Shaping up the county

A new study ranks the health of Hamilton County’s population low in several aspects compared to the rest of Iowa.

A local official is hoping the study serves as a catalyst for action. Hamilton County Public Health Director Shelby Kroona said the study addresses many gaps in the health of residents. That includes higher than state average numbers for adult obesity, teen births, low birthweight and smoking. The County Health Rankings study also looked at factors that could impact health such as long commutes to work.

In this most recent County Health Rankings study, Hamilton County ranked 57th in the health outcomes category. That category includes factors such as premature death and poor physical health days. Kroona said the health outcomes ranking includes very few factors. However, she said high local rates of teen pregnancy and low birthweight contributed to the below average ranking.

In a move that surprised Kroona, the rankings study was split into another major category that included many health factors. That portion of the study included factors such as adult smoking, obesity, access to clinical care and more. Several factors in that category, such as the socioeconomic status of county residents and child poverty rates, also went hand in hand.

“You would expect our county, sort of, to score a little lower in socioeconomic because we still have high unemployment,” Kroona said. “Some of the other things they look at in there are children in poverty and our numbers over the last few years have been trending upwards.”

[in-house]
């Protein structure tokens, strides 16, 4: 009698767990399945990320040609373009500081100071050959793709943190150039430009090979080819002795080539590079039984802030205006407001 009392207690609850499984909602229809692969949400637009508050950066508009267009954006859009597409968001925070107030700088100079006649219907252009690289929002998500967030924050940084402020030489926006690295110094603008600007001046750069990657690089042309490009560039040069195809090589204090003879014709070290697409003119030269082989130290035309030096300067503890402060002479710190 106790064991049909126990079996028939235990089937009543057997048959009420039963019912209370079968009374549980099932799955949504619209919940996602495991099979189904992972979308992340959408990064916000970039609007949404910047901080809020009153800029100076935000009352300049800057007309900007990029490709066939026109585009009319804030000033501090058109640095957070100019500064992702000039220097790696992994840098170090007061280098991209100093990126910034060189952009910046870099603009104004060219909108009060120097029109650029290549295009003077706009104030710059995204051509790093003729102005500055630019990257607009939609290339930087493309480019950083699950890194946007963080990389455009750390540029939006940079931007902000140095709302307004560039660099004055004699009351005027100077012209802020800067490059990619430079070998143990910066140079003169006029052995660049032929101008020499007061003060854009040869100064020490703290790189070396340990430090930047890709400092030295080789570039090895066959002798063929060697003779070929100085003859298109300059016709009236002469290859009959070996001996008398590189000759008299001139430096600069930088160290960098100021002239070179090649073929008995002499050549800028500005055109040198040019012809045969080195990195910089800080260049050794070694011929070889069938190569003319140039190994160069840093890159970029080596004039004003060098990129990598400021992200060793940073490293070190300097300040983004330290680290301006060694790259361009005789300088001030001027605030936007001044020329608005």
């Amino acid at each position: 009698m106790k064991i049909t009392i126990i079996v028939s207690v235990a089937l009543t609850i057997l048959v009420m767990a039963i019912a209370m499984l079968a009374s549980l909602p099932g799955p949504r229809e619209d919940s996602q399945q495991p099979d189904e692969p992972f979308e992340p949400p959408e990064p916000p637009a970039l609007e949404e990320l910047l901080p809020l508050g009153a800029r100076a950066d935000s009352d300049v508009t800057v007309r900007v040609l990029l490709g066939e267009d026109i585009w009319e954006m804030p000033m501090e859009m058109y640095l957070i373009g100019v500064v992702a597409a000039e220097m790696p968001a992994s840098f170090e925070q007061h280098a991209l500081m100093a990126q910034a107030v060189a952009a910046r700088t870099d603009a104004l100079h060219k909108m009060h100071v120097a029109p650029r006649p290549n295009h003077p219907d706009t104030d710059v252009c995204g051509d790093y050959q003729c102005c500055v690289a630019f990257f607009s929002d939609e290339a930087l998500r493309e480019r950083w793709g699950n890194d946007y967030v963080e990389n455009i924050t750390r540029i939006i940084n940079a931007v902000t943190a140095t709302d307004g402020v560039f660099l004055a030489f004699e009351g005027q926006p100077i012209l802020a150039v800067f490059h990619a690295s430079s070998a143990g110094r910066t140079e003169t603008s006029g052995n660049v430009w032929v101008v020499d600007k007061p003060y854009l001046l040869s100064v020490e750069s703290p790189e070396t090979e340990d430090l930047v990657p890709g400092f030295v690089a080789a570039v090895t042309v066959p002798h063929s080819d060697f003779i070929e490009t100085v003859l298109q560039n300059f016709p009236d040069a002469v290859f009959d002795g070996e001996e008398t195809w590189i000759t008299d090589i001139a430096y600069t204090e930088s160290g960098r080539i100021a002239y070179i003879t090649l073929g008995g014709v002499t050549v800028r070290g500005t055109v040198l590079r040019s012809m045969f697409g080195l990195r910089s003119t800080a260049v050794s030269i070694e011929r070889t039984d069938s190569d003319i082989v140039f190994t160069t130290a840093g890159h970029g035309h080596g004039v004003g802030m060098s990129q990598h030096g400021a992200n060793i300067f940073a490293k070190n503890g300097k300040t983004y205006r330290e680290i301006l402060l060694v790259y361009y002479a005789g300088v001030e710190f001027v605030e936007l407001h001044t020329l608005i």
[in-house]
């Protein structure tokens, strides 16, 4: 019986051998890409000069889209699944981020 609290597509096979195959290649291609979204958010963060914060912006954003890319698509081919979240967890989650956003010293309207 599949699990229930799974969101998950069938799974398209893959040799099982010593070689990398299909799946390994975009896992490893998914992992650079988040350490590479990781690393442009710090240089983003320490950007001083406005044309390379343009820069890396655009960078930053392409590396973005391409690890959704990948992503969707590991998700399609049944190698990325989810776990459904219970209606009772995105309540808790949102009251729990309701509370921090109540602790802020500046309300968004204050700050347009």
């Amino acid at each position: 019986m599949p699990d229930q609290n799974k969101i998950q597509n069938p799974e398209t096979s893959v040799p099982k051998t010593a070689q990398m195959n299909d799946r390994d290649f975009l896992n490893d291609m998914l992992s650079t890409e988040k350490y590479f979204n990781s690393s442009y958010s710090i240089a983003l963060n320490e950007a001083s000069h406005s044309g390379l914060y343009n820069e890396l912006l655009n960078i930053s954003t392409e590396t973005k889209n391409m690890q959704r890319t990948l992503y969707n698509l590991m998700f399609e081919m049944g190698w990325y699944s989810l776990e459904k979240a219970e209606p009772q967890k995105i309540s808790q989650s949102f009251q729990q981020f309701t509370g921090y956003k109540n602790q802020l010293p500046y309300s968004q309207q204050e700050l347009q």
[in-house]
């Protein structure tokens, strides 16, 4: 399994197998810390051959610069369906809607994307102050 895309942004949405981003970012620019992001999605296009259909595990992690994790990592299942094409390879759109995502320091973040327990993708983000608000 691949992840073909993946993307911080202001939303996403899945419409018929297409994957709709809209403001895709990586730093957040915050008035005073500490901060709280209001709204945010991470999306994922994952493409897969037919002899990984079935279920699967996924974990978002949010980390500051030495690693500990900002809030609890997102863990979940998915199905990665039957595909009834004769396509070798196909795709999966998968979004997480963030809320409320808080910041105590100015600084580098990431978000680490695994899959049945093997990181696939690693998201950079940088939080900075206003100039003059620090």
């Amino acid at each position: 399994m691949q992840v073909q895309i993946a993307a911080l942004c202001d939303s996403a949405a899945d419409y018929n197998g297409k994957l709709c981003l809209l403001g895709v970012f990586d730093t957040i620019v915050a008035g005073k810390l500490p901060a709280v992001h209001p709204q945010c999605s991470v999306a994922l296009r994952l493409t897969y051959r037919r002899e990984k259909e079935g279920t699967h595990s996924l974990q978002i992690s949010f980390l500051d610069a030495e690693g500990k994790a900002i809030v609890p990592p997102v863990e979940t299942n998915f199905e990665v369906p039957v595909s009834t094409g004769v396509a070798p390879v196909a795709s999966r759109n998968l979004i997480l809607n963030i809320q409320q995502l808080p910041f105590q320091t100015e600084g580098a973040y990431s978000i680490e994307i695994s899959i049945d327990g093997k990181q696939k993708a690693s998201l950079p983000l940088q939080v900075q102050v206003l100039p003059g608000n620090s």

As a result of those factors, Hamilton County was ranked 85th out of Iowa’s 99 counties in health factors. Last year, without the splitting of the health factors and health outcomes categories, Hamilton County ranked 64th overall in the state.

Kroona said it’s important for those who read the study to understand that it does not present a complete picture of the county and may not be entirely up-to-date. Still, the rankings present a challenge for Hamilton County officials and residents to live healthier lives.

“These gaps show the need for continued investment in public health,” Kroona said. “We’ll use the rankings in conjunction with other community health assessment and planning efforts to find the best way to address our challenges.”

Discussion on how to improve the health of Hamilton County residents has already begun. Kroona and others met in February and March to discuss health issues as part of the Healthy Hamilton County Coalition. Kroona said the coalition is looking to address many of the health behaviors and physical environment factors the study names.

“At our last planning meeting we talked a lot about physical activity and how we can get people to come participate at Fuller Hall or the swimming pools,” Kroona said. “I think we’ll be excited to see these numbers because it just supports the need for that group to keep moving forward. Together, I think we can really affect some of this data.”

For more on the County Health Rankings study, visit their website at